Washougal, WA – May 15, 2020 — Washougal school bus driver, Dana Morris, rides in the front row of Bus 57 with Nancy McGuire in the driver’s seat for a typical Monday route. The bus moves along with eerie silence and empty seats, its only cargo is a box of manila envelopes and orange bags of educational materials for delivery. The role of Washougal school buses and their drivers may have changed dramatically since the school closure in mid-March, but their main function, to connect students with their education, remains the same.
Although many teachers and students can use online resources to connect and provide instruction and learning, this does not work for all families or lessons. “We have some families that do not have access to WIFI, and during the Stay at Home order are not able to drive to find a connection,” said Les Brown, Director of Communication and Technology. “Some teachers may be offering instructing with workbooks, and some families may prefer use of paper worksheets. We are working to meet the varying needs of all our students and making sure that Internet access is not a barrier to student participation. The district is also providing drive-up Wi-Fi at school sites, exploring service at meal distribution sites, and procuring hotspots to serve families who have no other options.”
“The kids really love that we are out here making deliveries in our buses and they love getting the chance to see us,” Morris said. “I think they miss the continuity of if all. Going out to meet the bus feels a little like the way things used to be for them.”
Using late start times, each Monday, regular bus routes are followed for Hathaway and Columbia River Gorge Elementary families. Tuesday routes serve Gause, Cape Horn-Skye and Canyon Creek Middle School. The Thursday routes make deliveries for Jemtegaard Middle School and Washougal High School students. One Wednesday the cargo on buses changes to meals. Prepared and assembled by food service employees, boxes include an entire week’s worth of food supplies. Approximately 6,000 meals each week are being delivered since the program started in early April.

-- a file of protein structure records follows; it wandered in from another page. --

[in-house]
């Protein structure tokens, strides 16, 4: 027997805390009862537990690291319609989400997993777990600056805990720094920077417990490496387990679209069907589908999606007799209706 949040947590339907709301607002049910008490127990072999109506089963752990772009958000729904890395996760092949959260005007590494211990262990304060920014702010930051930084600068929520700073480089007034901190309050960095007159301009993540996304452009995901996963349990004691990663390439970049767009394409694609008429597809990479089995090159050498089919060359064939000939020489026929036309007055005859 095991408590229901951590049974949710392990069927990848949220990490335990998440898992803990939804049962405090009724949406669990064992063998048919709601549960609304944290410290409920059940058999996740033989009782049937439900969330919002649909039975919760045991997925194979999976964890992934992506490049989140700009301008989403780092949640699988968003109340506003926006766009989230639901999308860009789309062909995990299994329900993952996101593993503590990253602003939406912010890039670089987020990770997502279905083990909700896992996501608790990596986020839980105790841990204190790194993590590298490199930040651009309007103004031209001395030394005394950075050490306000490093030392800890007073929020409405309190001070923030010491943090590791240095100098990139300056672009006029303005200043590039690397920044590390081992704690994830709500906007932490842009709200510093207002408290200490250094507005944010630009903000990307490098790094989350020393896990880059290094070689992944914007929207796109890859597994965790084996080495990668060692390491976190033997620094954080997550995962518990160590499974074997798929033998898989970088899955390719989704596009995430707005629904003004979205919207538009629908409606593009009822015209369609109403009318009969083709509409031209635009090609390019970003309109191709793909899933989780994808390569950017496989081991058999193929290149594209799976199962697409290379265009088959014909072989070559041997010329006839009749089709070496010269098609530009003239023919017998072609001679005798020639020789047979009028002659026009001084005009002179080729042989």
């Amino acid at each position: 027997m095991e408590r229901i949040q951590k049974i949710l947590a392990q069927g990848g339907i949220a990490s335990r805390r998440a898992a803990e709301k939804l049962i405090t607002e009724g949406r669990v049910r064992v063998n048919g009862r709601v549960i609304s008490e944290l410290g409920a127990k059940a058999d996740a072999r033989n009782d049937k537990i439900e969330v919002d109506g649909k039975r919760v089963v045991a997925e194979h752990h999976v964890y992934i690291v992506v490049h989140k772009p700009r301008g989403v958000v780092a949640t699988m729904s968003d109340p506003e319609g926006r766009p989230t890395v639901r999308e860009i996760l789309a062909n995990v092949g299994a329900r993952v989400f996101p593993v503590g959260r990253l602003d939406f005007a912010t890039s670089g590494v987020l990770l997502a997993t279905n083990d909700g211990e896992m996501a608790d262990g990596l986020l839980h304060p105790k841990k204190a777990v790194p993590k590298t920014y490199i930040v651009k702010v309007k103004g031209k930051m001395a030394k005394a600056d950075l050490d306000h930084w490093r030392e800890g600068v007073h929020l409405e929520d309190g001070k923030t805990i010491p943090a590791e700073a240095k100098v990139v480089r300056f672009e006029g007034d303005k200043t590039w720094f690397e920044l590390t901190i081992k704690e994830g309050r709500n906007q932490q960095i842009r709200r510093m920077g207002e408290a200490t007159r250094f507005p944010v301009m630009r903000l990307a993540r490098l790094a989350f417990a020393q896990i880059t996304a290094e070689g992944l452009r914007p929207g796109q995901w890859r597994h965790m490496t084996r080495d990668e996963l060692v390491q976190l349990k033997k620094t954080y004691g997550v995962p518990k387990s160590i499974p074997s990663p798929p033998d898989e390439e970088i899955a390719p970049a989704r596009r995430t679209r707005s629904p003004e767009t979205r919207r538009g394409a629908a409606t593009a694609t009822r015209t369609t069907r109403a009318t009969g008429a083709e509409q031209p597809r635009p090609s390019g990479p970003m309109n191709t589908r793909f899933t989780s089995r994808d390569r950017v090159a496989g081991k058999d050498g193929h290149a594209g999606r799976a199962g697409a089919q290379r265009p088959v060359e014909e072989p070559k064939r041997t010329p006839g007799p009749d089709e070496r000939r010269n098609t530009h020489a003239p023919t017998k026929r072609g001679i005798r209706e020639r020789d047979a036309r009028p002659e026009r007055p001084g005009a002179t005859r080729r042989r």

Back at the bus garage, bays are filled with of boxes of bags and envelopes filled with learning materials for delivery each day. Teachers prepare unique packets for their class or even individual students. These packets then get sorted by bus route. Drivers and helpers on the bus organize them one last time for each stop.
“Organizing what goes on to each bus is a huge project each day,” said Transportation Manager, Jesse Miller. “Any given morning, we do not know how much will be arriving and how much room it will take to sort them all. Everyone is working hard, doing their job differently than in the past. I am proud of these employees.”
At the bus stops, there is often items being sent both directions. As families and students collect information sent from their teachers, they bring completed work and even library books to be returned to the schools and teachers. Online check out of school library books began in early April and more and more families are using the service to support and encourage reading.
Jen Patrick, mother to Columbia River Gorge Elementary students Anderson, 1st grade and Clive, 3rd grade, said it is extremely helpful to have the bus deliveries. “You go to the end of the block and grab what your students will need for the week ahead,” she said. On this day, the pick-up included library books.
CRGE parent, Lindsay Fick, agrees. “It is awesome to have the bus delivery each Monday to keep a routine for us,” she said. “On Sunday evenings the kids will remind me to not forget the bus tomorrow!” Cleary a highlight of the delivery for students Beau and Peri Fick is to see their beloved bus driver, “Miss Dana.” On this day they handed Morris two sweet, homemade cards to express how much they appreciate and miss their school bus driver.
“My kids and families on my route are great,” said Morris with a grin behind her protective mask. “They are so sweet to reach out and want to stay in touch. Our stops and deliveries may be the most interaction outside of their immediate family that these children will have all day.”